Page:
Some of the typical reasons a tenant may need a guarantor include:


  • Having an income or credit rating that doesn’t meet the requirements of a referencing procedure.
  • Working part-time, having irregular or intermittent work, being a full-time student (including post-grad), or renting for the first time.
  • Moving to – or back to – the UK for work or personal reasons, and having little or no credit, employment or address history.


Basically, there are plenty of perfectly legitimate grounds for a tenant needing a guarantor that have nothing to do with a lack of reliability or responsibility.




Although referencing a guarantor is similar to referencing a tenant, you’ll need some additional information because of the extra responsibility they are taking on.


So make sure you get:


  • A full credit check, including searches for any County Court Judgements (CCJs), bankruptcies or insolvencies.


  • Proof of address, how long they’ve been there, and confirmation of whether they own the property and how much their monthly mortgage payments are.


  • Evidence of income from employment, pensions or investments to prove they can cover their own living expenses as well as any unpaid rent or damages if required.


Once a guarantor passes this process, you’re good to go with adding them to the tenancy agreement, which they also need to sign along with the tenants.


If they fail on any count, we suggest erring on the side of caution and politely saying no. Otherwise, you could invalidate your landlord insurance policy or break the terms of your mortgage.




As with any tenancy dispute, the first resort is to try and resolve matters with the tenant. If you can’t, a guarantor provides another chance to clear things up before resorting to legal action.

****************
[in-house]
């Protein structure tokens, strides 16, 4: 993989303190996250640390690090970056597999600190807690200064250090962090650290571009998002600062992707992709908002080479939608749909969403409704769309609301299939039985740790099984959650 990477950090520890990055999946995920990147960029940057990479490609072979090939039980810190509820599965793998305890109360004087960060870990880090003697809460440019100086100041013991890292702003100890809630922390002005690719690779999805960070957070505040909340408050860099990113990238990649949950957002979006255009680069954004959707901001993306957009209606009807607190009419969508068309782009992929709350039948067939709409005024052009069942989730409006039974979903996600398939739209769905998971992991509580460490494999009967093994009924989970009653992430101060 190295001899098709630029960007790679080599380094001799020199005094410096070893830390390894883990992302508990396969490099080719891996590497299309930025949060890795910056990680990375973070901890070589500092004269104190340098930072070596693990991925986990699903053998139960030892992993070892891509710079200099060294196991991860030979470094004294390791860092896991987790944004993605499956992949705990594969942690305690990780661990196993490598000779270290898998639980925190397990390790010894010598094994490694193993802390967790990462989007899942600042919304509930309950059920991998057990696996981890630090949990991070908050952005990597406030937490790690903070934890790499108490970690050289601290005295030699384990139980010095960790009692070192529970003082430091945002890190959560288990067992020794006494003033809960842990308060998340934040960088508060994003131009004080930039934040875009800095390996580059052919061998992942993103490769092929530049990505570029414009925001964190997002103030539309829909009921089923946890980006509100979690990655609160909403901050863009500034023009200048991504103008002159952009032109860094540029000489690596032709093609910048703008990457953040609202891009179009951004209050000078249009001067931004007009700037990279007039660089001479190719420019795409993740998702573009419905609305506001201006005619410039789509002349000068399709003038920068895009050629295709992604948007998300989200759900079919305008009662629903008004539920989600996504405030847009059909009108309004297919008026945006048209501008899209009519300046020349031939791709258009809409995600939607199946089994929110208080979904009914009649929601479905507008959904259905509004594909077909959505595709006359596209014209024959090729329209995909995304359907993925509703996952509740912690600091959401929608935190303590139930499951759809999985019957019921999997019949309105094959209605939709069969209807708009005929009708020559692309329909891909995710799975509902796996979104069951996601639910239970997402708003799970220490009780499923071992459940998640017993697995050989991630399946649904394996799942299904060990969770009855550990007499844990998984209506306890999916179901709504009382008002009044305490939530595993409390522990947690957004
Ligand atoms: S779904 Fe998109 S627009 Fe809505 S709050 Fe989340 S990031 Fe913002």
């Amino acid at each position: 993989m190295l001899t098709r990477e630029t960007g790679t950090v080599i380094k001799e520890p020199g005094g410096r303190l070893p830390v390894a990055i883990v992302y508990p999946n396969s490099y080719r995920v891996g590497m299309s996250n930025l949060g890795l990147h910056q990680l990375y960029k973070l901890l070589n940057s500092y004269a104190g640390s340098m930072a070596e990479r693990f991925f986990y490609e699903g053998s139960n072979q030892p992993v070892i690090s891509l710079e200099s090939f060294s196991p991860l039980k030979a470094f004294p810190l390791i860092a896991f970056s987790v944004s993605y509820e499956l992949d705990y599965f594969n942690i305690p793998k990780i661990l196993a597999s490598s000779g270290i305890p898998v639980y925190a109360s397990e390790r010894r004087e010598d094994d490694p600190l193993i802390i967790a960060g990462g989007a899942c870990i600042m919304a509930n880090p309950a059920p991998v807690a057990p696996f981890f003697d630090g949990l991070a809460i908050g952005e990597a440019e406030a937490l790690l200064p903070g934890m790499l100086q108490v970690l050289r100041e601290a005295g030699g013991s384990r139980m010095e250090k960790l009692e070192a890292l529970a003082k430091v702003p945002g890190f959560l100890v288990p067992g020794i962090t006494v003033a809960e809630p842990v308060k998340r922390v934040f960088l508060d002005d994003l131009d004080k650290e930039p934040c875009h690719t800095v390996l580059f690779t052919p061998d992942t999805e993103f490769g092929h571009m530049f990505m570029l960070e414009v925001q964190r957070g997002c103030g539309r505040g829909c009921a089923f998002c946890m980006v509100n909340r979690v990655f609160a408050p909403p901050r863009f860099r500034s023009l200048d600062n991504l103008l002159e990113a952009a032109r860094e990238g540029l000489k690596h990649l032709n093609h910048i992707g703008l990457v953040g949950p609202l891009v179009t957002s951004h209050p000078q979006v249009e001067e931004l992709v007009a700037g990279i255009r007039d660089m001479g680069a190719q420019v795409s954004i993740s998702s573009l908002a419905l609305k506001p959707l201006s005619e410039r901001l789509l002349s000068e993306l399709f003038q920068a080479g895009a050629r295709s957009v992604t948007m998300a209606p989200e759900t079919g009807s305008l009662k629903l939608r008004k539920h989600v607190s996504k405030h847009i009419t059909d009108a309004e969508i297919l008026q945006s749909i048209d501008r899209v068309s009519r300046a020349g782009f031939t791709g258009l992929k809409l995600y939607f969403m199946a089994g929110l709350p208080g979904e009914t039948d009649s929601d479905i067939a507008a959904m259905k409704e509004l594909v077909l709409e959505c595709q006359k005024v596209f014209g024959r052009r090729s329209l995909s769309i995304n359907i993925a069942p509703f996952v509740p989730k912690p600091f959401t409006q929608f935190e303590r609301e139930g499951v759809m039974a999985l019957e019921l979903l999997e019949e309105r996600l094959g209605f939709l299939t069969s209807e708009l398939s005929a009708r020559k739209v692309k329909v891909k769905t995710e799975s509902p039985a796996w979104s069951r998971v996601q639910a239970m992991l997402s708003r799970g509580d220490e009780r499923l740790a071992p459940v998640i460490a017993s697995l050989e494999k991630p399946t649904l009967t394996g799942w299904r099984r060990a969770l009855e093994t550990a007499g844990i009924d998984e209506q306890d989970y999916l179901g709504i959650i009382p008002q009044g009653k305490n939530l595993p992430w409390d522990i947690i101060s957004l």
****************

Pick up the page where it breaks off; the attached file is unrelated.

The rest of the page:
Bear in mind that the guarantor could have no idea of the situation (often because the tenant is too embarrassed to say anything). So keep a level head and take the following steps.

  • Write to the guarantor and tenant (email is fine at this stage) with details of the outstanding amounts, evidence of non-payment of rent, or receipts and photos of damages.


  • If you get no response or an unsatisfactory reply, send a formal letter of demand by recorded delivery to both the tenant and the guarantor, requesting payment within a specified period.
  • Provide a reasonable deadline to allow the tenant and guarantor to rectify the situation, but let them know that further action will be taken if the matter isn’t settled.


Unless there’s a dispute, a guarantor will usually settle things by this point to avoid legal proceedings, but if you do need to escalate things, take a look at our blog on getting your property back.



Do you own a rental property?

If you have any questions about guarantors or anything else to do with being a landlord, we’re here to give you answers!


Call Richard Cook on 0790 909 3141 or email him at richard.cook@fifeproperties.co.uk for a friendly and expert chat about making the most of your buy-to-let and getting a premium rent.